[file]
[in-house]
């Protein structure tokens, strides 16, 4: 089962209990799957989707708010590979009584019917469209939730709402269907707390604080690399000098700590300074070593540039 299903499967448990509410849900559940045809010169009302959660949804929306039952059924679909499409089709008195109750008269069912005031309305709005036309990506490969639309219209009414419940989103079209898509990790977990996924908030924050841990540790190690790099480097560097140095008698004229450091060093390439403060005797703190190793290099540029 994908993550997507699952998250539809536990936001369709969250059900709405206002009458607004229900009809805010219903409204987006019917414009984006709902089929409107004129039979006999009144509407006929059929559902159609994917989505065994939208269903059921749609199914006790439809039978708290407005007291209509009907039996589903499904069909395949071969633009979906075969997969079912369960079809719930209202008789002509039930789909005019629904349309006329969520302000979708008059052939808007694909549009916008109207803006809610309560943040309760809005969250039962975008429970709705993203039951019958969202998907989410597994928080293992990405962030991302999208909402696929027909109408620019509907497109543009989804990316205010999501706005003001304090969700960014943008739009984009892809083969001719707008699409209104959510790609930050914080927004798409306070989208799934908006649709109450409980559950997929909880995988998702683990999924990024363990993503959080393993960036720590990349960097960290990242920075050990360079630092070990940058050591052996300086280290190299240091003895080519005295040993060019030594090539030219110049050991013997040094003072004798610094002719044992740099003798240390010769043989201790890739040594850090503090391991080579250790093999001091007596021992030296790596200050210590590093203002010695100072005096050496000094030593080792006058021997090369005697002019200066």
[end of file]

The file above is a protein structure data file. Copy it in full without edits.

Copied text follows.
[in-house]
């Protein structure tokens, strides 16, 4: 089962209990799957989707708010590979009584019917469209939730709402269907707390604080690399000098700590300074070593540039 299903499967448990509410849900559940045809010169009302959660949804929306039952059924679909499409089709008195109750008269069912005031309305709005036309990506490969639309219209009414419940989103079209898509990790977990996924908030924050841990540790190690790099480097560097140095008698004229450091060093390439403060005797703190190793290099540029 994908993550997507699952998250539809536990936001369709969250059900709405206002009458607004229900009809805010219903409204987006019917414009984006709902089929409107004129039979006999009144509407006929059929559902159609994917989505065994939208269903059921749609199914006790439809039978708290407005007291209509009907039996589903499904069909395949071969633009979906075969997969079912369960079809719930209202008789002509039930789909005019629904349309006329969520302000979708008059052939808007694909549009916008109207803006809610309560943040309760809005969250039962975008429970709705993203039951019958969202998907989410597994928080293992990405962030991302999208909402696929027909109408620019509907497109543009989804990316205010999501706005003001304090969700960014943008739009984009892809083969001719707008699409209104959510790609930050914080927004798409306070989208799934908006649709109450409980559950997929909880995988998702683990999924990024363990993503959080393993960036720590990349960097960290990242920075050990360079630092070990940058050591052996300086280290190299240091003895080519005295040993060019030594090539030219110049050991013997040094003072004798610094002719044992740099003798240390010769043989201790890739040594850090503090391991080579250790093999001091007596021992030296790596200050210590590093203002010695100072005096050496000094030593080792006058021997090369005697002019200066």